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How to lag your pipes

We recommend you wrap your pipes up ready for winter. Not doing so could cause you to be caught out and have no water on a cold winter’s morning or cause damage to your home.

Lagging Your Pipes

Lagging simply means wrapping your water pipes in insulation to help delay the start of freezing. It’s easy and fairly cheap to do. It something that, with a little bit of knowledge, you can do yourself.

We get reports of customers frozen pipes every year, in 2018 we received over 2,000 calls about this. Generally speaking, we, the water company, own the pipes up to your externally stop tap (generally close to the boundary of your property) you own the rest. Therefore, if there is a burst or leak on your side it is your responsibility to fix it. Did you know that 25% of leaks are on the customer’s side of the boundary? We recommend you wrap your pipes up ready for winter. Not doing so could cause you to be caught out and have no water on a cold winter’s morning or cause damage to your home.

You need to do this in advance of the winter weather and it can take anywhere from a couple of hours to half a day, depending on how many exposed water pipes you have in your home or how many times you stop for a cup of tea.

If you can, we recommend you watch the above video to show you how to lag your pipes. If this isn’t available to you please follow the steps below.

Watch this video to learn how to lag your pipes.

Step by Step: How to lag your pipes

Step 1
Check how much pipe you have that needs lagging.

You will need to check in the roof of your home and any outside pipes. Pipes may be close to any appliance that uses water such as your washing machine, boiler, or dishwasher. You will also need to check any out buildings such as a garage for pipes as these can easily freeze. Hot, cold and heating pipes will need to be lagged so ensure you measure for all.

Step 2
Get your equipment together

Once you know how much lagging you will need pop down to your local DIY shop and buy the following.

Pipe Lagging (about £2 a meter)

This is long foam tubes with a hollow middle. It is available in most DIY shops and is available in different widths; you will need the appropriate size for your pipes.

Insulation Tape (£2 - £3 a roll)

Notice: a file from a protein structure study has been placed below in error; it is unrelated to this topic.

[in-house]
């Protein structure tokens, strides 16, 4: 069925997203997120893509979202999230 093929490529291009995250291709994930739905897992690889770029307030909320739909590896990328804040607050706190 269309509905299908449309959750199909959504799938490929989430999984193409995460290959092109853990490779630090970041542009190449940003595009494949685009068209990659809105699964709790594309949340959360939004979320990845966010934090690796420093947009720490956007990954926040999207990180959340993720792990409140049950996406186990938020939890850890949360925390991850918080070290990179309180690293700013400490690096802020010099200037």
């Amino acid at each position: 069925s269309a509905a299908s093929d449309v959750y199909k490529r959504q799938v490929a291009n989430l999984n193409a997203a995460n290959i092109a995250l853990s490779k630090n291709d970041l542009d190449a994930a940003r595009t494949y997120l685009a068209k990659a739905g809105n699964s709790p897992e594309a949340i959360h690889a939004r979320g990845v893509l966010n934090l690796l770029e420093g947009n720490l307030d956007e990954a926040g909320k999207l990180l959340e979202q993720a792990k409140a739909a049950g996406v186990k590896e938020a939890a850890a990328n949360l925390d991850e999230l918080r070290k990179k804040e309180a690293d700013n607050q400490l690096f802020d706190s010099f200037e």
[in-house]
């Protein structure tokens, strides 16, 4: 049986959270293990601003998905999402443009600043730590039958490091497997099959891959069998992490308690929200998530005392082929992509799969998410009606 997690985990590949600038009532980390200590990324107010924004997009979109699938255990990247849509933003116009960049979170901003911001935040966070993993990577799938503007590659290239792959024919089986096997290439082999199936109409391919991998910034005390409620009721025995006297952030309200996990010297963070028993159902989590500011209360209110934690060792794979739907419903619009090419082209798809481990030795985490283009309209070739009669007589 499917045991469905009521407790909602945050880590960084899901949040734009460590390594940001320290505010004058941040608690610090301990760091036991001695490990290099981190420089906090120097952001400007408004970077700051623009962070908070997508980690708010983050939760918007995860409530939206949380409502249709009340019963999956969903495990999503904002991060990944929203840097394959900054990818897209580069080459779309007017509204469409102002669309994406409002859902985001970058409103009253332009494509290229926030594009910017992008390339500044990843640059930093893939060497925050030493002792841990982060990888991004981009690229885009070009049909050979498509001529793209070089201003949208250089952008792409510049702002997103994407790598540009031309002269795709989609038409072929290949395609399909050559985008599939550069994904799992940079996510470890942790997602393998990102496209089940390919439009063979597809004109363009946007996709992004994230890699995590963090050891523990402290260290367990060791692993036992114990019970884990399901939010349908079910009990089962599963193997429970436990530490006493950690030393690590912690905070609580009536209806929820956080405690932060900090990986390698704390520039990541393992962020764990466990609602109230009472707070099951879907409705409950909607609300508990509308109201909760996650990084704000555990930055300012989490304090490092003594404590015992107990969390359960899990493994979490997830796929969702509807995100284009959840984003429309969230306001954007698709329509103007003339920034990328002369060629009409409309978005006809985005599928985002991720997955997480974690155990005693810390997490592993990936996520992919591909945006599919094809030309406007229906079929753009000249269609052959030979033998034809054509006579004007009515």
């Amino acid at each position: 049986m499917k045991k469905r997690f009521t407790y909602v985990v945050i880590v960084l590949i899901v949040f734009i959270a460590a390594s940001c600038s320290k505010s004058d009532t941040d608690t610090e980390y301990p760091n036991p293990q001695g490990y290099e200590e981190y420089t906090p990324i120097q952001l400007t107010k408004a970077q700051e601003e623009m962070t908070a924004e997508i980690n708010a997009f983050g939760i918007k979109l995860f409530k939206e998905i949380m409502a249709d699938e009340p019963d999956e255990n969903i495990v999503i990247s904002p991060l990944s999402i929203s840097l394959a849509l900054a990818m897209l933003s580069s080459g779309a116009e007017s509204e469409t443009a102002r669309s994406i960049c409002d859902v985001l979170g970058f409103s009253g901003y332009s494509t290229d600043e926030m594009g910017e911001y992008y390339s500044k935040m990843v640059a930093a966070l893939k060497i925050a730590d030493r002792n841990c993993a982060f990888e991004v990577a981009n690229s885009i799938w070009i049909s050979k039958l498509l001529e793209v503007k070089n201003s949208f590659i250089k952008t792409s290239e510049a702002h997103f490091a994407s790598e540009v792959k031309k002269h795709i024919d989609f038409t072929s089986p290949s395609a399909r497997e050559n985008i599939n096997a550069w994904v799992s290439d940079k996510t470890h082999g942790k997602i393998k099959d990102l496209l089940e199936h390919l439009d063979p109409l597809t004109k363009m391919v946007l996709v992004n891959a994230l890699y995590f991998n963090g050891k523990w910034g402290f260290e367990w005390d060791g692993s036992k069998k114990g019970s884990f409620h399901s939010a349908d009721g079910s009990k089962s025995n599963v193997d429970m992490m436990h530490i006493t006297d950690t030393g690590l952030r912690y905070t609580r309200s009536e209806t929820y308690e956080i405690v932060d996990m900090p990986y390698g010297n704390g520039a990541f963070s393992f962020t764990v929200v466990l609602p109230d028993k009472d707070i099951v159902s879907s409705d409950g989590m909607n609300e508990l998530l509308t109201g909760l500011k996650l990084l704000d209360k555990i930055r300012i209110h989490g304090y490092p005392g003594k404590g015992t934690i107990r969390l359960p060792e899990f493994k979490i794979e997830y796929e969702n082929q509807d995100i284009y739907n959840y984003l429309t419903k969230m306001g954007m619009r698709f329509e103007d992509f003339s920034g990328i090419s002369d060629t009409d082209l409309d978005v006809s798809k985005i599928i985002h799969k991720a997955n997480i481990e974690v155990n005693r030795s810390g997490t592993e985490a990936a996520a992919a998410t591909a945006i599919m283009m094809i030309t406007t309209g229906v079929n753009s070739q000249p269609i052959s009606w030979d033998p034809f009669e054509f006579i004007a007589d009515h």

This is also available in most DIY shops. Duct tape is a commonly known version of this.

Scissors, saw or knife (About £3)

You will need to fit the lagging to fit angles around your pipes.

Outside Tap cover (from £4)

This insulates your outside tap which can also freeze. These are also available at local DIY stores. You should also consider isolating the outside tap and draining it.

If you have a water tank you will also need to buy an insulation jacket and install this around all sides of the tank. Do not apply to the bottom of the tank as you need to warmth of the home to stop the tank freezing.

Step 3
Fit your lagging

Cut your lagging to the appropriate size. If there is a bend in your pipe you will need to cut the end of your lagging at a 45° to fit. Please see diagram below.
To fit your lagging run your finger down the slit in the side, this will open it up. You can then slot the lagging around your pipe. The 45° will allow you to fit it snuggly around any bends. Once you have done this you will need to wrap any joins of lagging with the insulation tape.
If you have a water tank you can fit your insulation jacket by wrapping it around your tank and tapping any joins together.

Step 4
Sit back and relax

You may want to consider ensuring you have the number for a local plumber available just in case, go to www.watersafe.org.uk to find approved plumbers. If you are going away for a short period consider putting a timing on your heating so it comes on for a short period every day. If you are going away for longer then consider turning of your water supply and draining the system. You will need to locate your stop tap to turn off your water, click here for details on how to do this.

In 2018, during the Beast from the East, we had over 250 burst mains in our area. Most customer were back in water within the hour and most mains were fixed within 3 hours. Bearing this in mind it is a good idea to plan for the possibility of being without mains water during the winter months. Click here to find out what you can do.